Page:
Two rankings on health put Georgia at the bottom of states

Aaron Burrell

Two recent reports have placed Georgia at the bottom of the rankings when it comes to overall health and healthcare for its residents. The state’s poor performance highlights significant disparities and challenges in access to care, health outcomes, and healthcare costs.

America’s health rankings composite score

According to America’s Health Rankings, Georgia ranked 37th out of 50 states in 2023 based on a composite measure of various health indicators. The state’s weighted z-score of 0.256 placed it behind Ohio (36th) and South Carolina (38th). The top-ranked state was New Hampshire with a score of 0.891, while Louisiana was at the bottom with -0.948.

Wallethub’s state healthcare rankings

In a separate ranking by WalletHub, Georgia was ranked 51st overall for healthcare in 2022, ahead of only Oklahoma. The analysis looked at three key categories: cost, access, and outcomes. While Georgia was average in terms of healthcare costs (26th), it ranked 51st in access to care and 47th in health outcomes.

Georgia’s poor ranking in access to care was driven by low numbers of healthcare providers per capita, with nine counties having no physicians, 76 counties lacking an obstetrician-gynecologist, and 60 counties without a pediatrician as of 2018. The state also has the third-highest uninsured rate in the country at 13.4%.

Challenges for seniors and rural residents

A third report by MedicareGuide ranked Georgia 50th for healthcare for seniors, with factors like prescription drug prices, physician-to-population ratios, and life expectancy contributing to the low ranking. This follows the state’s 51st place ranking for overall healthcare in 2021.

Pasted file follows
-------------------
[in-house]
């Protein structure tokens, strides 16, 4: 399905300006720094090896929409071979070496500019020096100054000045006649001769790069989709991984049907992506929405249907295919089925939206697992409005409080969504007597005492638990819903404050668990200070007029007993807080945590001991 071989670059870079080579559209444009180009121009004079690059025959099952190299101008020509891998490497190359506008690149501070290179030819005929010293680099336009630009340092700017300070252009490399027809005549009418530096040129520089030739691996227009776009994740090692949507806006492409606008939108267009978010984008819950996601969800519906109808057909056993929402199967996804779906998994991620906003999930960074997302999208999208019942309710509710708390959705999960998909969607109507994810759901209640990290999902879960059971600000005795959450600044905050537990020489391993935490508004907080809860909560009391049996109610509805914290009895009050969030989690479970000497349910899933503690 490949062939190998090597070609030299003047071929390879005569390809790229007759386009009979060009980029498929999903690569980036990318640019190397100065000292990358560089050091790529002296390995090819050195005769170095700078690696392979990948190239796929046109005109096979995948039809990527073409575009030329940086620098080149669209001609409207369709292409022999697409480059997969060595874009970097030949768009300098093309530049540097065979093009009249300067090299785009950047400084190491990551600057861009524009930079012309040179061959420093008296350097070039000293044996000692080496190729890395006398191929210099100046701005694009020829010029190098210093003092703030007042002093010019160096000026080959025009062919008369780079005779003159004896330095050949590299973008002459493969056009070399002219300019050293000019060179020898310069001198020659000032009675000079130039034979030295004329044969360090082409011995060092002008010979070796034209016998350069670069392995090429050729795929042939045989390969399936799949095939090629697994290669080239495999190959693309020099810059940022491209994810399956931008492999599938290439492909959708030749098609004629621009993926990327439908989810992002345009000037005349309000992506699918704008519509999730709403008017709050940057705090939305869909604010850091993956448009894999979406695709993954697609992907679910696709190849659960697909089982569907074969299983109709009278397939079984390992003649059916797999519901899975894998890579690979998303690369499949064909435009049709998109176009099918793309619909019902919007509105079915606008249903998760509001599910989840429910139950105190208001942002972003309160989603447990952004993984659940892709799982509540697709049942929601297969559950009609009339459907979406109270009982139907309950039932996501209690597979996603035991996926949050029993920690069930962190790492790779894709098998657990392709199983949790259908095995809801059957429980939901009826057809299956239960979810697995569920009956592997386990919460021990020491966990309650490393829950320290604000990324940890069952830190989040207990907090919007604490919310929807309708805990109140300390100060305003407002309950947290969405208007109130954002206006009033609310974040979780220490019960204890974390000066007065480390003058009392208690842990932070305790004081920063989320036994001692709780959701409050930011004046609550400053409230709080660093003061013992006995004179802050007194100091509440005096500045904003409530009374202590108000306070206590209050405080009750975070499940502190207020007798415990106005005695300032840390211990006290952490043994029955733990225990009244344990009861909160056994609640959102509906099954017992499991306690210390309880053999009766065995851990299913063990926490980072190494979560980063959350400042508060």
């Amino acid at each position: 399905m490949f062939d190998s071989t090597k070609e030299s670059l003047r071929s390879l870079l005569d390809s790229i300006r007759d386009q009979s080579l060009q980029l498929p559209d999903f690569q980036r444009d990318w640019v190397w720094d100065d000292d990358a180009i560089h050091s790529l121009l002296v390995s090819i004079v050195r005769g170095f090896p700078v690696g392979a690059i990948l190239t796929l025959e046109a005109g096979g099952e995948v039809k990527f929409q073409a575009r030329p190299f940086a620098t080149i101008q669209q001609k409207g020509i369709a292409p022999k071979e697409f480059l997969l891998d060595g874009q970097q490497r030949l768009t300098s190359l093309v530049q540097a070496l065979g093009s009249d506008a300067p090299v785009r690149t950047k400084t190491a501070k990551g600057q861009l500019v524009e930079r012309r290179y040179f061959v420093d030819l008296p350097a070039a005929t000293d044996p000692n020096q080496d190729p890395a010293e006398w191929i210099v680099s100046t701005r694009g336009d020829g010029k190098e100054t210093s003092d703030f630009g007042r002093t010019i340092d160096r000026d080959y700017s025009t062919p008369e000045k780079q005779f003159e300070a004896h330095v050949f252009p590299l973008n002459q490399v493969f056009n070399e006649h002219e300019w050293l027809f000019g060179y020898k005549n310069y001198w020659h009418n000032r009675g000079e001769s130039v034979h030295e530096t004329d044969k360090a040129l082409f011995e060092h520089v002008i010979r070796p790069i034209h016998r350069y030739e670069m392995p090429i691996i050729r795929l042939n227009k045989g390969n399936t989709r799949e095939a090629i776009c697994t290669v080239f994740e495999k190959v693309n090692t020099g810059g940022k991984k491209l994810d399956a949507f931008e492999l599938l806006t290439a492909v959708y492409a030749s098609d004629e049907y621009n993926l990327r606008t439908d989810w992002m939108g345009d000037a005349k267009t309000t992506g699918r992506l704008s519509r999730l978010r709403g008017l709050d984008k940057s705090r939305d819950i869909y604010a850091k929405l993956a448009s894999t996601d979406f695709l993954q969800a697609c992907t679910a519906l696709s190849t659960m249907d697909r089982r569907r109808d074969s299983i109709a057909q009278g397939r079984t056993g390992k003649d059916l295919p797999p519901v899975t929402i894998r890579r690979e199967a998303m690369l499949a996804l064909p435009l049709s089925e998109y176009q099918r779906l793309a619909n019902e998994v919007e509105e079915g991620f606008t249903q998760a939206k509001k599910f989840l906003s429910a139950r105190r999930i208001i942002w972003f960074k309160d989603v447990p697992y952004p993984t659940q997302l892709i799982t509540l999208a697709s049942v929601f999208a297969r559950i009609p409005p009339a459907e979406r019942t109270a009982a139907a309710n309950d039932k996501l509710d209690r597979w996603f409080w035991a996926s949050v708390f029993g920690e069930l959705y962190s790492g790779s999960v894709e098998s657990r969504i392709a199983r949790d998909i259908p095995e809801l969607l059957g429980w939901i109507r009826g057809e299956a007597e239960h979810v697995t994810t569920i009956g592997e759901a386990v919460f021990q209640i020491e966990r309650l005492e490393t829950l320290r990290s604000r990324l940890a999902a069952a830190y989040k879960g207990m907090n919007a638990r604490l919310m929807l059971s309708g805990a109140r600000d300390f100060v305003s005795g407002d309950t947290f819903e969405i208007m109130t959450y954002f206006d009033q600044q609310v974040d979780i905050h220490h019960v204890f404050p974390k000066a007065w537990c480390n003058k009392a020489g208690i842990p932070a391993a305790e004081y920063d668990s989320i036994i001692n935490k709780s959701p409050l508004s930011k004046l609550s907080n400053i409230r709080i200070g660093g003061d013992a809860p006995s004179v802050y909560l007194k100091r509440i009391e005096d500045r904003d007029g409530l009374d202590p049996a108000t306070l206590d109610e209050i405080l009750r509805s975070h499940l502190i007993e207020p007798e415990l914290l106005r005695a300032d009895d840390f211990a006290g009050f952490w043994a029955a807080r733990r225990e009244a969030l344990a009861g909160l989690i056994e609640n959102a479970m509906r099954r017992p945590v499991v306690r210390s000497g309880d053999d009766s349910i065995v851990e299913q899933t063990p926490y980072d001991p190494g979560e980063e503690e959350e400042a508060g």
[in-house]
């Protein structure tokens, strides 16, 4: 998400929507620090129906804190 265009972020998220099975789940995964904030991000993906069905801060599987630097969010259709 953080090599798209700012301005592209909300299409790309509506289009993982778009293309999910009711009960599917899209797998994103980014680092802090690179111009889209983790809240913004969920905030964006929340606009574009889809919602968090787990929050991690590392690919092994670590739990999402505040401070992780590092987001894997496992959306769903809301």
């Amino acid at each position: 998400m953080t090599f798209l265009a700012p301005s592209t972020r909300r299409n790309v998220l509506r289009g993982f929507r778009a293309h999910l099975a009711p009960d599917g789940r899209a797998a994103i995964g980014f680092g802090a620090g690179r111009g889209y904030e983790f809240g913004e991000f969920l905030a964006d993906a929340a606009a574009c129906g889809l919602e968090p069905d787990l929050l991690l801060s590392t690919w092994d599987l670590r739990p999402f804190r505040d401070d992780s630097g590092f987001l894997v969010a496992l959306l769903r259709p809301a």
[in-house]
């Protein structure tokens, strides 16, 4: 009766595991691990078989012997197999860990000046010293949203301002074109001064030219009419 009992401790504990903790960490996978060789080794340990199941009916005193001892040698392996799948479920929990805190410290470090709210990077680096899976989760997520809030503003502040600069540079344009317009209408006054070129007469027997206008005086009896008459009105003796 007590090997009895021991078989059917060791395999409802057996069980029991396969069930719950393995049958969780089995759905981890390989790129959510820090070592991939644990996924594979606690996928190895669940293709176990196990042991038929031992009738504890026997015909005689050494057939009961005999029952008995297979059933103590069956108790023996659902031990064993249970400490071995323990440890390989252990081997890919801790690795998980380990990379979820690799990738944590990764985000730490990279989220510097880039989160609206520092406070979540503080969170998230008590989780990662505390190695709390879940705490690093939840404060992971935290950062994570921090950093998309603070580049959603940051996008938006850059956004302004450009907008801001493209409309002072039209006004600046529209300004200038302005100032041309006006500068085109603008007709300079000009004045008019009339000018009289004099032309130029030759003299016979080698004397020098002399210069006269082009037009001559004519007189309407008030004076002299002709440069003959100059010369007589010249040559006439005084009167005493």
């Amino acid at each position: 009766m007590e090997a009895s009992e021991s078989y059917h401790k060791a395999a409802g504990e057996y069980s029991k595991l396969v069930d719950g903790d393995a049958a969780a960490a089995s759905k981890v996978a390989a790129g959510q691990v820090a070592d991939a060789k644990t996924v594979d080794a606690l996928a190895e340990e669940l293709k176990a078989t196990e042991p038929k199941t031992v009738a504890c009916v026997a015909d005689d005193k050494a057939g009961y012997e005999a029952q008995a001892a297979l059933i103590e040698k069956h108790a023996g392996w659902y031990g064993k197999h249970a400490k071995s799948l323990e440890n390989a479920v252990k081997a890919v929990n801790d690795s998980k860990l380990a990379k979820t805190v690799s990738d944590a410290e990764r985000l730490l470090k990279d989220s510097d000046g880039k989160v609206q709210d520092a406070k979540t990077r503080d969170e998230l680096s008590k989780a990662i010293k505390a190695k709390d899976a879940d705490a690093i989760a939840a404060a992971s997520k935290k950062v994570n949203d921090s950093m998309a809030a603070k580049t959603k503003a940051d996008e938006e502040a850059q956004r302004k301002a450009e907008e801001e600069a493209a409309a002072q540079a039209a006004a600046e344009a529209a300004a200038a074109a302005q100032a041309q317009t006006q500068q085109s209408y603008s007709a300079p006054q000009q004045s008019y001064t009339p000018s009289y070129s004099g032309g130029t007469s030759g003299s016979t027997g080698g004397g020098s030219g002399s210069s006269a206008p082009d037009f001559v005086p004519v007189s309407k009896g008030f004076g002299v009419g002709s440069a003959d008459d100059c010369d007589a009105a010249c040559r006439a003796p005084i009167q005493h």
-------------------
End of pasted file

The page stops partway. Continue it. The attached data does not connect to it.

The disparities in healthcare access and outcomes are particularly pronounced in Georgia’s rural counties. A recent analysis by the County Health Rankings & Roadmaps program found that 83 of Georgia’s 159 counties (over 50%) were in the bottom national quartile for health outcomes. These 83 counties are home to 2.43 million Georgians, or 22% of the state’s population.

Conclusion

Georgia’s consistent placement at or near the bottom of state healthcare rankings underscores the urgent need for policy interventions and targeted investments to improve access to care, health outcomes, and affordability for all residents.

Addressing the significant disparities in rural areas and for vulnerable populations should be a top priority. By working to elevate Georgia’s healthcare performance, the state can ensure that all Georgians have the opportunity to lead healthier lives.

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